Uncertainties over adding IP ratelimits to your local DNS resolvers

September 27, 2023

In a comment on my entry on splitting our local DNS resolvers apart to serve different audiences, David Magda asked if using per-IP ratelimiting was a potential solution. My feeling is that it would be difficult for us to do this today with any confidence, and it's not clear to me that reasonable per-IP ratelimits would stop all the problems.

We use Unbound as our DNS resolver, partly because that's what OpenBSD seems to like for this (our local DNS resolvers are OpenBSD machines). Unbound's per-IP ratelimiting is currently considered experimental, but we've had good luck with 'experimental' Unbound features before (we were using general ratelimiting when that was marked as experimental). However, this still leaves us with two or perhaps three problems.

The first is trying to determine what per-IP ratelimit we should set. You can certainly pick 'reasonable' numbers, but that's just guessing; what you really need is something like a histogram of how many IPs hit what peak QPS rates how often. That would let you pick a limit with some confidence that even unusual systems wouldn't hit it in legitimate operation. We've started to gather some information based on OpenBSD pf state counts on our firewalls, and it turns out that the numbers are a bit surprising.

(A similar issue applies for general ratelimiting. We don't actually know general our queries per second distribution for ratelimit; our current setting is a guess, and might be either too high or too low.)

The second issue is that the problem may not be with single IPs that flood us with a high query volume (or may not just be that). In today's environment, it might be that we're seeing issues where certain sorts of devices all get into a bad state at the same time and start sending a bunch more queries than usual, but not so many that they would be unreasonable for any single IP by itself. This kind of bad behavior might be hard to trigger and hard to see (if, for example, it only happens when there's the right sort of network glitch). There's a lot of software monoculture these days and that provides plenty of opportunities for problems to be amplified.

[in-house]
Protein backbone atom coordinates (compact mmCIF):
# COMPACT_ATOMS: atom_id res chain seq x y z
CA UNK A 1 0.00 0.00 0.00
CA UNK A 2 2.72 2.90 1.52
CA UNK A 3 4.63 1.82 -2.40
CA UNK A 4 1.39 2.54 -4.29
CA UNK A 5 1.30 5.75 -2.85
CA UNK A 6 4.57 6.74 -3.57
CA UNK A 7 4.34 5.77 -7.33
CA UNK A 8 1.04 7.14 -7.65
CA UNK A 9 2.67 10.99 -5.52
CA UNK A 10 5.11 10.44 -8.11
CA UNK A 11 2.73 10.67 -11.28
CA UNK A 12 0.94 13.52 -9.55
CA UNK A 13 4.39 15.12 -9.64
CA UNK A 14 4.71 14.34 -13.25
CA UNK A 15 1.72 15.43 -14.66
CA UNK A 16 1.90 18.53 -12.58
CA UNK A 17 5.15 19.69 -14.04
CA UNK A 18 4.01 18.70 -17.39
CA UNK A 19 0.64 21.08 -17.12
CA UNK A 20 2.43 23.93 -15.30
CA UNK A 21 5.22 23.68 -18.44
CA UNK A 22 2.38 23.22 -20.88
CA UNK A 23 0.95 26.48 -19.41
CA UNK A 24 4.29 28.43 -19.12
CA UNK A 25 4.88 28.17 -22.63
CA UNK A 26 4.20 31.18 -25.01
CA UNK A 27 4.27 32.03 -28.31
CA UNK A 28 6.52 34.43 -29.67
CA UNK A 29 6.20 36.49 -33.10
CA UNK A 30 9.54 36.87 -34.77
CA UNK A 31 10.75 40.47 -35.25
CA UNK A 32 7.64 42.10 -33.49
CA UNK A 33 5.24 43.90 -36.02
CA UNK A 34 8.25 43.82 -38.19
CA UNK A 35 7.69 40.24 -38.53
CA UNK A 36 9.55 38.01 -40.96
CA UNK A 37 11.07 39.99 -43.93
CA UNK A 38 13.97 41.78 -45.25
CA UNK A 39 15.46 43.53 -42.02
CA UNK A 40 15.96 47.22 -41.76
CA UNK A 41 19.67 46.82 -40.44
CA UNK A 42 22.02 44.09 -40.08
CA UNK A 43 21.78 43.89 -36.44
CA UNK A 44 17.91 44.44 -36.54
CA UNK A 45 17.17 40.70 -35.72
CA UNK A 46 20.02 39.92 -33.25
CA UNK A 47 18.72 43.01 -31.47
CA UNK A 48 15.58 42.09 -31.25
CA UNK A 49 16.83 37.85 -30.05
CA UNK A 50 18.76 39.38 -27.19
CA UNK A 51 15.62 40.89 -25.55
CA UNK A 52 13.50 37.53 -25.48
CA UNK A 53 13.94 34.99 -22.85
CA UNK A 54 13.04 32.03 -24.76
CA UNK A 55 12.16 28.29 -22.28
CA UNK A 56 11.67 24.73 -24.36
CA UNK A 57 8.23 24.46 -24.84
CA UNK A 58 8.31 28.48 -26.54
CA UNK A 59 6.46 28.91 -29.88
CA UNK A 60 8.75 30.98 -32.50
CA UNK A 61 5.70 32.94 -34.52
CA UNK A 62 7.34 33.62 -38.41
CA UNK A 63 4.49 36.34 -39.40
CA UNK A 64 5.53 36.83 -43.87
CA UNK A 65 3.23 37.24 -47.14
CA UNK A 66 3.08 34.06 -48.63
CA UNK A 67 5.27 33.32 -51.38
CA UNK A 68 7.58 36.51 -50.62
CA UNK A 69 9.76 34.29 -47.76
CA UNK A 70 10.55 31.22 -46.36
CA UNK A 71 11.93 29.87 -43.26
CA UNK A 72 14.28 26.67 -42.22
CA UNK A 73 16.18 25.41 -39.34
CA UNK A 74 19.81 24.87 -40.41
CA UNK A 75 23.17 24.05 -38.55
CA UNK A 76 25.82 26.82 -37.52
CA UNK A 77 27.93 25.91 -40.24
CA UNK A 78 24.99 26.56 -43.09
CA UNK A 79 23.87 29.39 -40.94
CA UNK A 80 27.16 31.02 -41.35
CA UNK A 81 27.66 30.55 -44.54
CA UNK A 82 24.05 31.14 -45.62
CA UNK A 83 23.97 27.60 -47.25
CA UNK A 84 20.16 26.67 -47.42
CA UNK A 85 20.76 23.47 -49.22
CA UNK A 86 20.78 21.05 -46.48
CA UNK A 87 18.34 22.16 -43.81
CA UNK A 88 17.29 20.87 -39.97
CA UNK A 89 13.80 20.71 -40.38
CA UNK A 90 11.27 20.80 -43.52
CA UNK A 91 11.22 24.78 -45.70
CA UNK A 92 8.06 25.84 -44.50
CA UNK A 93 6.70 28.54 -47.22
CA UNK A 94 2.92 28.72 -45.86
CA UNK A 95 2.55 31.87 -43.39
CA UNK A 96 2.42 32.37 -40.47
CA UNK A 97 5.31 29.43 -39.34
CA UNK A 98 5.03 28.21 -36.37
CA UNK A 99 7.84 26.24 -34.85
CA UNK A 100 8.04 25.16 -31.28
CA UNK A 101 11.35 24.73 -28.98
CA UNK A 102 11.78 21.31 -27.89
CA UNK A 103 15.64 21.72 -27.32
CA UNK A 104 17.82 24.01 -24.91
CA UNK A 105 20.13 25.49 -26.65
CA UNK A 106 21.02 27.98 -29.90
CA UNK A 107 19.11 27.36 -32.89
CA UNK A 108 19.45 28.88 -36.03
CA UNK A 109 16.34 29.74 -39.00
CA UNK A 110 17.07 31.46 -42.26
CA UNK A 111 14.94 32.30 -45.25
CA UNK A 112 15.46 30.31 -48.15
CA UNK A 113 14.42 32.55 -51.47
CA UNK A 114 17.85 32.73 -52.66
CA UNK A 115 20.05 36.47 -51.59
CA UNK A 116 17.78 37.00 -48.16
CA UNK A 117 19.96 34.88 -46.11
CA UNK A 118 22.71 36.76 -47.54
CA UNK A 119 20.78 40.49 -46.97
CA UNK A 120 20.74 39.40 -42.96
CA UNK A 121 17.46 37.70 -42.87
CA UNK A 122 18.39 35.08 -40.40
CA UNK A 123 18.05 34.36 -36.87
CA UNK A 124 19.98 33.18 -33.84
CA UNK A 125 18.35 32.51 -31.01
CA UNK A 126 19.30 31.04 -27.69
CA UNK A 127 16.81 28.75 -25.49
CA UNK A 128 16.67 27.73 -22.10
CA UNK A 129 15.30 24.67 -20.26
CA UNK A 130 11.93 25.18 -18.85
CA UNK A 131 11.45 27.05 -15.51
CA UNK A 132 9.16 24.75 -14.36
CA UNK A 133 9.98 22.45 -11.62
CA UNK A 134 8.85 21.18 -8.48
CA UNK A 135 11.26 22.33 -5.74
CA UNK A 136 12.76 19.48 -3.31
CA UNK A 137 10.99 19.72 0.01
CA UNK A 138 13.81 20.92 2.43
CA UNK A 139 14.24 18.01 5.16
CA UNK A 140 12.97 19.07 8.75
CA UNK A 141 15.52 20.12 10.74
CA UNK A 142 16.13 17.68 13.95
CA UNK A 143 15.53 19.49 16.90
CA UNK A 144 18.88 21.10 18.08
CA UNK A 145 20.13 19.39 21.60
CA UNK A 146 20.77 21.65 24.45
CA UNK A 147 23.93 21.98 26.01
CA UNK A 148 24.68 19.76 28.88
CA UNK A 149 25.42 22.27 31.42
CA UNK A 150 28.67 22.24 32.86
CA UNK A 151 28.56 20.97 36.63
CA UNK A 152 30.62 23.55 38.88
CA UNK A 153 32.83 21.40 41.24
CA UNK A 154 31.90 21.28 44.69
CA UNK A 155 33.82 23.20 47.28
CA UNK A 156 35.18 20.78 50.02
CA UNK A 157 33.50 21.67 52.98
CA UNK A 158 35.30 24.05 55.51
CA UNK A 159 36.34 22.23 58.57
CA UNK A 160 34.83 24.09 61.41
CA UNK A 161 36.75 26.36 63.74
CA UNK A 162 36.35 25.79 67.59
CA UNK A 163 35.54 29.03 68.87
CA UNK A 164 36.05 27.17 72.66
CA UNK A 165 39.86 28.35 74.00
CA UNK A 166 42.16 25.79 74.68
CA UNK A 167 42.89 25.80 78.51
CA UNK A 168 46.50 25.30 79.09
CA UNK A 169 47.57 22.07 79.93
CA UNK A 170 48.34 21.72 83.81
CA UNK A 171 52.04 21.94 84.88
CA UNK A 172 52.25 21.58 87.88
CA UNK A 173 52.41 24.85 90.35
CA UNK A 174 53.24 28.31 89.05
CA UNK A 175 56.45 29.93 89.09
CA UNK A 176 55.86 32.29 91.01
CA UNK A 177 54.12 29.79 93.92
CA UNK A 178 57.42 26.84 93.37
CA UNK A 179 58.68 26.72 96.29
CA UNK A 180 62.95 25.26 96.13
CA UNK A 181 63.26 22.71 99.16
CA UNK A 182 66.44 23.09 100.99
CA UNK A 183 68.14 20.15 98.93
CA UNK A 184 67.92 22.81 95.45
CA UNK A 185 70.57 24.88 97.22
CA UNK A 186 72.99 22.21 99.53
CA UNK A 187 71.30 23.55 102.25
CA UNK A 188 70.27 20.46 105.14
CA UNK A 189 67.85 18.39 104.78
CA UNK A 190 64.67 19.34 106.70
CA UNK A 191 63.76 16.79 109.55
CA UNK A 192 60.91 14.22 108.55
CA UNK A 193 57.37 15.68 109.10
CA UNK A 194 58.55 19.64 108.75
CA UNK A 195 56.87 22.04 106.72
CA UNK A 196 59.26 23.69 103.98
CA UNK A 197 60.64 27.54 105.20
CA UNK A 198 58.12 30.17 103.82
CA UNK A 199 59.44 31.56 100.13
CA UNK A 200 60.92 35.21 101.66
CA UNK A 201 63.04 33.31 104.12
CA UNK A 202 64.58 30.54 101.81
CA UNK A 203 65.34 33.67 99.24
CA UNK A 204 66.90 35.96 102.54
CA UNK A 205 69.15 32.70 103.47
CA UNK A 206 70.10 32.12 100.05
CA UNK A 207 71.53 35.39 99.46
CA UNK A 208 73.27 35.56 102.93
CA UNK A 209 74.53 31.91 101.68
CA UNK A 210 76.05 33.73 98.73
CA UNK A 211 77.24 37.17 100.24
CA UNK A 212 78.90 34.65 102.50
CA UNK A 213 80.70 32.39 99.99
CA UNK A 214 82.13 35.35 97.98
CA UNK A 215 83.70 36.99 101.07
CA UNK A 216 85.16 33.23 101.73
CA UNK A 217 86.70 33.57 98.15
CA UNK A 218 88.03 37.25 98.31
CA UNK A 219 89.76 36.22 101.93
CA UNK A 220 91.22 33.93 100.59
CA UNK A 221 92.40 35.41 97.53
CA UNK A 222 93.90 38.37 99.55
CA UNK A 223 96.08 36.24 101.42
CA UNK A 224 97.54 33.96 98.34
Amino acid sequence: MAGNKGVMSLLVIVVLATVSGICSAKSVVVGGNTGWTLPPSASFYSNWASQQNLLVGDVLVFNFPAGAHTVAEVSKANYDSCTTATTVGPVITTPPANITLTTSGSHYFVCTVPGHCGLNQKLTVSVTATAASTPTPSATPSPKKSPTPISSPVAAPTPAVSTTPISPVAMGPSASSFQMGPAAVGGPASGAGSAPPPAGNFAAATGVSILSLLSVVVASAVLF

(Getting insight into collective behavior needs fairly detailed statistics or monitoring, which is not feasible for us for our DNS.)

The third potential issue is that currently Unbound's IP ratelimiting is a global setting. There's no support for giving some IPs one ratelimit and different IPs another ratelimit (or no ratelimit). With no ability to set different ratelimits for different IPs, we'd have to set very conservative ratelimits to insure that our critical machines would never be locked out from doing DNS queries even under some unpredictable situation of high (DNS) load.

(Unbound may change this in the future.)

My overall feeling is that per-IP ratelimiting for local DNS clients is currently quite hard to get right if you aren't willing to either do a lot of complex monitoring and crunching of statistics in advance, or set somewhat arbitrary limits and cut clients off if they hit those limits. The latter is certainly an option in some environments, but is not ideal in an setting where you're trying to be friendly and helpful (as we strive to be).

(One thing that could help this is a dry-run mode for ratelimits, where you could set your DNS resolver to simply log if a client would have hit rate limits but not actually limit them. Then you could experiment to see how often a particular ratelimit would act if it was real, and on how many clients.)

Comments on this page:

By A Human at 2023-10-15 07:36:48:

I mean sure, you could do all that.

Or you could just use dnsdist (https://dnsdist.org/) which does all that and much, much more.

Written on 27 September 2023.
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